(Camden, NJ) – The Camden County Improvement Authority has launched a multi-phase demolition project to eliminate properties that have been deemed an imminent danger to the residents of the city. The first phase of the project will contain over a hundred homes that are being used for a variety of illicit purposes and are undermining the quality of life in several neighborhoods throughout the city.
Commissioner Jon Young talked about the impact this project will have on the city moving forward.
“The size and scope of this project will create tangible results in several neighborhoods and will remove shelters for sales and use of illegal narcotics. The shells of these homes are public safety hazards and become targets,” Young said. “Removing these structures will enhance the quality of life for the children and families that live on these blocks and open up property that was deteriorated and abandoned.”
The project is being funded by the state Department of Community Affairs. The CCIA worked in partnership with the Camden County Police Department, local elected officials and stakeholders in the city to identify problematic properties.
Camden City Mayor, Vic Carstarphen, talked about the importance of eliminating blight, enhancing the quality of life for residents and improving public safety.
‘This demolition project represents another step forward for our City,” Carstarphen said. “Our community has lived with these unsafe structures for far too long. Camden residents and our children want to be able to enjoy their neighborhoods safely. They want these eyesores eliminated and will no longer tolerate blight, crime and decay. This project provides hope for a bright future and demonstrates the dramatic changes sweeping through Camden. I am confident this comprehensive approach to revitalization will take Camden’s transformation to the next level.”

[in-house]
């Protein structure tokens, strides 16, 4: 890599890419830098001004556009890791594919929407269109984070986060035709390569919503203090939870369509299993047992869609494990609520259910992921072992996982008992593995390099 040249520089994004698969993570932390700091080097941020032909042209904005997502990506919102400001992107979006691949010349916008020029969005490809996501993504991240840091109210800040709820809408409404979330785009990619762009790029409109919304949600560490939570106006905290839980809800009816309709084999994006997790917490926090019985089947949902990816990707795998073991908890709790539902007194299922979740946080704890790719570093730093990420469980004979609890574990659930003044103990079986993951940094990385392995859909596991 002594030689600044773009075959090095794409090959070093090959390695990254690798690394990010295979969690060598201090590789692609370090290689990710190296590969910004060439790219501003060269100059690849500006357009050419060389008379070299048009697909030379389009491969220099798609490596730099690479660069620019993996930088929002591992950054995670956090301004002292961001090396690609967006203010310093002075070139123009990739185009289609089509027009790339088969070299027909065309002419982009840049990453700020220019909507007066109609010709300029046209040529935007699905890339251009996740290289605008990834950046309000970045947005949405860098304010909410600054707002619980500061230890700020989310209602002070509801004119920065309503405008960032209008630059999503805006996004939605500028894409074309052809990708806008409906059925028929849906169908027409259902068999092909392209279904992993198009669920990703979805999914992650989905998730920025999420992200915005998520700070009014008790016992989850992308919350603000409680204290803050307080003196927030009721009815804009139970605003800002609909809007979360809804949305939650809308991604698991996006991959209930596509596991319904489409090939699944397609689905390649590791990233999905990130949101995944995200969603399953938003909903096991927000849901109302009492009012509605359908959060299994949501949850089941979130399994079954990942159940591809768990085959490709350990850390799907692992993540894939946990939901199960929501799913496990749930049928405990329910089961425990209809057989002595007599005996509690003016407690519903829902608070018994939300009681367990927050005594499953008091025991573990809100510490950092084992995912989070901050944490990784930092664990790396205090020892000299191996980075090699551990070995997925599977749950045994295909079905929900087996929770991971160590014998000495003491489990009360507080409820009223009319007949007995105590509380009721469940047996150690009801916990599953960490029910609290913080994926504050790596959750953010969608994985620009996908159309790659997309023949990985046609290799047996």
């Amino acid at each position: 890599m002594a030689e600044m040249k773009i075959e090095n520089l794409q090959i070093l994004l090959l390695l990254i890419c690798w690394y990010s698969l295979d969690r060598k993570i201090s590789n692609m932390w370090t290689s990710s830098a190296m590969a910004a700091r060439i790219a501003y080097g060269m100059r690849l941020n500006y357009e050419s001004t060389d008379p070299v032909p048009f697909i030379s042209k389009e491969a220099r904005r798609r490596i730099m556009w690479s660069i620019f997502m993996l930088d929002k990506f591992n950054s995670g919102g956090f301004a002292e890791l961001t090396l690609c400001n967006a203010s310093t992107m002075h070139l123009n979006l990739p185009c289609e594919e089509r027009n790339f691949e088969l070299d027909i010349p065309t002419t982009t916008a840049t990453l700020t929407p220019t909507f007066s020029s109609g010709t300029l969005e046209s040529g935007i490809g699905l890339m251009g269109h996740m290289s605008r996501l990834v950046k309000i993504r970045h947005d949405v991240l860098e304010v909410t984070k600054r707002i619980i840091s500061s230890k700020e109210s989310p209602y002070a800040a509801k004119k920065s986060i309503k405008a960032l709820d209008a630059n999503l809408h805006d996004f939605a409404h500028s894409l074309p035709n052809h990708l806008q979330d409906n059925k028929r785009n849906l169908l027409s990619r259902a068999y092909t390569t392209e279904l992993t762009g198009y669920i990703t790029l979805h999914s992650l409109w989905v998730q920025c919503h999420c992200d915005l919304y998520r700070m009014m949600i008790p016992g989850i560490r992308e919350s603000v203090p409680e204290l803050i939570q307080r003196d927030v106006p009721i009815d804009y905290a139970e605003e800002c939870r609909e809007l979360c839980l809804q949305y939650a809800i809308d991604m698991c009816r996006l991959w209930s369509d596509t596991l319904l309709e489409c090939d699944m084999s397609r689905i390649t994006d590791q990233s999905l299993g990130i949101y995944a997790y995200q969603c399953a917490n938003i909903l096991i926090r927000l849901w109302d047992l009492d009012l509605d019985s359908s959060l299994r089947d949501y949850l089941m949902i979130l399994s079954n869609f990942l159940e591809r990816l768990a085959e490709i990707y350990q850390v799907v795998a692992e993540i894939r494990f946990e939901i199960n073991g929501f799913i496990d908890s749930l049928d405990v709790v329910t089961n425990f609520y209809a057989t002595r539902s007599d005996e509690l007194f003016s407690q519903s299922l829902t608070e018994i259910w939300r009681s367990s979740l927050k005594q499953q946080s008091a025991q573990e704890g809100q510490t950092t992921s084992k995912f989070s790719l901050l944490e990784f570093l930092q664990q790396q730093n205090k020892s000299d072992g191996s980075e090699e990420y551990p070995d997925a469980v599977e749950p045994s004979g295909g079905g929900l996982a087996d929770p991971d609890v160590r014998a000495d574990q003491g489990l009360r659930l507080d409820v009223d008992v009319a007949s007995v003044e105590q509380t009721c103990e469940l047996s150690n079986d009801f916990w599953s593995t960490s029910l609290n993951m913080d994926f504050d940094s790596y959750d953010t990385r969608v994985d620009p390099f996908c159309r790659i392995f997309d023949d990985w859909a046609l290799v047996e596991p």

Outside of many of the abandoned homes being catalysts for crime they also become public health nuisances. The homes become infested with vermin and typically become targets for criminals removing metals exposing open water lines further undermining the compromised structures.
Another member of the community, Camden County Police Chief, Gabe Rodriguez, spoke about the critical nature of clearing these
“These crumbling structures are nothing more than dens of inequity that support narcotics sales and a variety of illegal activity in many neighborhoods throughout the city,” Rodriguez continued. “By bringing these derelict buildings down you are taking away stash houses, shooting galleries and blight from Camden’s landscape.”